One Book to Rule them all

I’ve come across a couple of interesting / alarming reads in the last while on the rising dominance of Facebook over all media, not just the social kind. If you want to peer into a crystal at the potential future of digital magazine and news publishing, you may want to give them a read. Hint: say goodbye to bookmarks.

One article is from Salon , and another by the NY Times’ David Carr.  Both essentially report on how F-Book’s tremendous reach, equally tremendous algorithms and successful transition to a revenue-generating, mobile-first destination is supplanting Google as the equivalent of Sauron or St. Nick, in the media world, depending on who you talk to too, and who’s willing to talk openly.

Maybe it’s my newshound roots and I’m sure I’m not alone, but if I relied heavily on reading content my friends shared on Facebook as the main mechanism toward shaping my world view, it wouldn’t contain many angles. The secret lives of cats, or babies, or babies and cats in listicle format, or communal outrage over the next crazy conservative that got elected provides a kind of self-fullfilling echo chamber. On the whole, your Facebook friends are your friends because they are like you (except for the odd ‘truther’ outlier, we all have one or 2 of those), which makes it  the perfect place to socialize online, but not as a destination for all the news that’s fit to print.

I like to think I read the news online not to confirm my beliefs on how the world should work, but to gain exposure to new ideas and nuances that challenge how I thought things and people operated.

A future with One Book to Rule Them All seems dull and dangerous.

Momento: 2

Terry stood still, poised on one foot, the other frozen in forward motion as he watched for signs of life from Sharon. When the door bell rang again, Sharon sighed and rolled over toward the opposite wall. 3 tentative steps later, Terry slipped out the bedroom door. Getting rid of the front door pest -priority number 1; reconciling how he ended up in the sack with, technically speaking, a member of his family – priority #2.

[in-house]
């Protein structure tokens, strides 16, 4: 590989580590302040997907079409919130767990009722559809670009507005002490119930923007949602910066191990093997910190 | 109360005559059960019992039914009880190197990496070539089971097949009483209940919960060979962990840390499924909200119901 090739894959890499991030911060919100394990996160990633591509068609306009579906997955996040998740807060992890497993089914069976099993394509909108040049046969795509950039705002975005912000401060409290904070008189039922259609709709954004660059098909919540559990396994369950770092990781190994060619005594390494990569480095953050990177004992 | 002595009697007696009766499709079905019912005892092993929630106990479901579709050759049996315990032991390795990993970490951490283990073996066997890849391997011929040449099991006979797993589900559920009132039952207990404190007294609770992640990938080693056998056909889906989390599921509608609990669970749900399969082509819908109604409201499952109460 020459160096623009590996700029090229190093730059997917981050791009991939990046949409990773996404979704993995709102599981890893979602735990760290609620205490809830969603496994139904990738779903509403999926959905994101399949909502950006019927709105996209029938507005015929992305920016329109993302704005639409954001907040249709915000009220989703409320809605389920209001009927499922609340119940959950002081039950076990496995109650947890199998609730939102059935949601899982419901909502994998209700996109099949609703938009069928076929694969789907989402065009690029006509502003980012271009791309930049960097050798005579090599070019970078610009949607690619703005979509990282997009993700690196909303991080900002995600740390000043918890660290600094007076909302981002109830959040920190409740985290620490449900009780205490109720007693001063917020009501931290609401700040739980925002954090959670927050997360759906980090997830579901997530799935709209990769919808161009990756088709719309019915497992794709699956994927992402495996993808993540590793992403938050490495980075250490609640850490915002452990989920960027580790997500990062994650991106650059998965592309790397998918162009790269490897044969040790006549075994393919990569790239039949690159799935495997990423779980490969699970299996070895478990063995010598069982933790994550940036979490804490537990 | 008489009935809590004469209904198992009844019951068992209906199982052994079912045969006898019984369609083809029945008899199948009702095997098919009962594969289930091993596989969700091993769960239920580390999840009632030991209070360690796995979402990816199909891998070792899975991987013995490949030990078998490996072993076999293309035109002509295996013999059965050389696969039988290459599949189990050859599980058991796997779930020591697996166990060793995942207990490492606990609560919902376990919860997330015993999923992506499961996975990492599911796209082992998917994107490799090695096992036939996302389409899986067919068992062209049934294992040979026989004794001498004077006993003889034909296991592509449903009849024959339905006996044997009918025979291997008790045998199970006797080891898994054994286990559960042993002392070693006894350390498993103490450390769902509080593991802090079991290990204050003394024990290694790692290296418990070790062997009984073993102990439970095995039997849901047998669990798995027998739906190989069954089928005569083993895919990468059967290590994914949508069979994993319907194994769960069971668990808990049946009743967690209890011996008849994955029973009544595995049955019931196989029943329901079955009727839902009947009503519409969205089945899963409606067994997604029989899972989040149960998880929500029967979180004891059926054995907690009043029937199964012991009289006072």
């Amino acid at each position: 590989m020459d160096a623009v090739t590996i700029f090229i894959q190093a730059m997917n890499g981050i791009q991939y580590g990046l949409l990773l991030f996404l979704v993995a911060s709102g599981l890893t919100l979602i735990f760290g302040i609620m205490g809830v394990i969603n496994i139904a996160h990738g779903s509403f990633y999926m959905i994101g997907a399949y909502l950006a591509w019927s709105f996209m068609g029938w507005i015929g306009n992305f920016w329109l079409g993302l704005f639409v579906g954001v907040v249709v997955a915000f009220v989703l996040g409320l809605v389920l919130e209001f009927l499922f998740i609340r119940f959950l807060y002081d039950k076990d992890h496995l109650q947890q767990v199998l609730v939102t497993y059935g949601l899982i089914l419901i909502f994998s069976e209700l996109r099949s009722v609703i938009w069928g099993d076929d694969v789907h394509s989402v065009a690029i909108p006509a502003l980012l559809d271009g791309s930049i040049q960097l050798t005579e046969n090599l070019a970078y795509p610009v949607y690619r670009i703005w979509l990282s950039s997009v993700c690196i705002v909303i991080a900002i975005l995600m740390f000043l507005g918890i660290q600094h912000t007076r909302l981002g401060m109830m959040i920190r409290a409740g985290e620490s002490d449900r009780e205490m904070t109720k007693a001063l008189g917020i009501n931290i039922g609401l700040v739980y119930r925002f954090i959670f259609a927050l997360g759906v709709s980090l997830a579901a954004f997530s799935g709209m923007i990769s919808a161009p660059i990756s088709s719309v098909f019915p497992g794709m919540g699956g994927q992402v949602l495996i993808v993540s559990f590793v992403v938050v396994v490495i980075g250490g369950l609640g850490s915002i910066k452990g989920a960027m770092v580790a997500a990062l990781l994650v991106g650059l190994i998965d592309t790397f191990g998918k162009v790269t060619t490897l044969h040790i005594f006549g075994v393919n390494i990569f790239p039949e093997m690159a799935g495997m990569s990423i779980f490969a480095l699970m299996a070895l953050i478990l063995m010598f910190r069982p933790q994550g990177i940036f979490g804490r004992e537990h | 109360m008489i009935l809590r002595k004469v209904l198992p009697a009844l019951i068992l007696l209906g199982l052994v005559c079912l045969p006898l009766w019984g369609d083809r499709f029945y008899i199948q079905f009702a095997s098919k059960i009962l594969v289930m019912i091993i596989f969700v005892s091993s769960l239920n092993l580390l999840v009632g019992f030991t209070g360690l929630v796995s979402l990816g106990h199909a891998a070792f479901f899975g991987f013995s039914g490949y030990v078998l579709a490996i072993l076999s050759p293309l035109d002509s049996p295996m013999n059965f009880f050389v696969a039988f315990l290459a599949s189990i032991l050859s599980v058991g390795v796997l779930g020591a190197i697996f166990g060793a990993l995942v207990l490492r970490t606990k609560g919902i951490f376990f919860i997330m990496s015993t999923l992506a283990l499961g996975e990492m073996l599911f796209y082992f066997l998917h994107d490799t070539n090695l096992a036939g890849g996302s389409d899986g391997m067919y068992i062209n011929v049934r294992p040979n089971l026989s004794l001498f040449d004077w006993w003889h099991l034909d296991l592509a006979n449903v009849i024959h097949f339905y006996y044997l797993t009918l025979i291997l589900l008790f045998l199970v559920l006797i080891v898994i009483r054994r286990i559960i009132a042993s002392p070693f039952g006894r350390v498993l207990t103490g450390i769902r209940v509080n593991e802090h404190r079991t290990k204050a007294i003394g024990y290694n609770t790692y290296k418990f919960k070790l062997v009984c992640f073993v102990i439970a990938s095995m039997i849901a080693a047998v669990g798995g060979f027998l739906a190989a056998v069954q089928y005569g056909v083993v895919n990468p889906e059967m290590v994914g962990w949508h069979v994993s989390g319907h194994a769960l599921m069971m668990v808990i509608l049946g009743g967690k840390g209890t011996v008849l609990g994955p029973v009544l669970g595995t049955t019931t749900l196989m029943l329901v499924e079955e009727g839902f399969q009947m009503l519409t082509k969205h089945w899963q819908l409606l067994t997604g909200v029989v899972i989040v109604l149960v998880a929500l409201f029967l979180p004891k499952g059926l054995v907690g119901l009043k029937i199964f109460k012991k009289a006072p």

The bright light that streamed through the front door window of his cousin’s flat felt like daggers. As Jerry opened the door, he vaguely realized he too was nude. Perfect. He hoped the arse on the other side of door had a coronary.

As Jerry prepared to confront the ringer in full frontal, he almost felt disappointed when nobody stood on the other side to witness his full splendour. ‘Christ’, Jerry muttered and went to close the door.

That’s when he noticed the small, brown paper package lying on the doormat, addressed to him.

Christmas Goodie

I got a new lens for Christmas and I think my family feels like they’re being stalked. It’s a 35mm lens that allows for decent shots, portraits especially, in low light without needing to use your crappy built-in flash which tends to wash the main subject with stark, artificial light.

Here are some of the results from tailing Kristin, Sunny and the kids throughout the house over the holidays looking more and more like a hobo in my pyjamas and scraggly holiday beard. The rest from the holidays are here on Flickr.

Momento: 1

When the buzzing finally woke Terry from his vodka-fueled slumber, he was not amused. Each successive ring acted like a drill, probing his heavily-cocooned consciousness, until it hit pay dirt, his eyes shot open. Confused, nauseous and grappling with what felt like a rodent, furiously scratching at the middle of his forehead from the inside out, Terry struggled to comprehend the source of his sonic torment, emanating throughout his cousin’s apartment. His ‘aha’ moment unfolded upon the 8th shrilling ring; it came from downstairs he thought… the front hallway?… the doorbell!

Terry rolled out of bed and shuffled toward the bedroom door, eyes half shut, intending to politely shoo away the Jehovah’s Witness, or UPS dude, or whomever had forced this far-to-early-in-the-morning reckoning with his hangover. As he caught his reflection in the mirror on the wall opposite the bed, though, Terry surmised two factors that would temporarily impede his forward mobility: 1) He was completely nude 2) His cousin’s wife lay sleeping in the bed.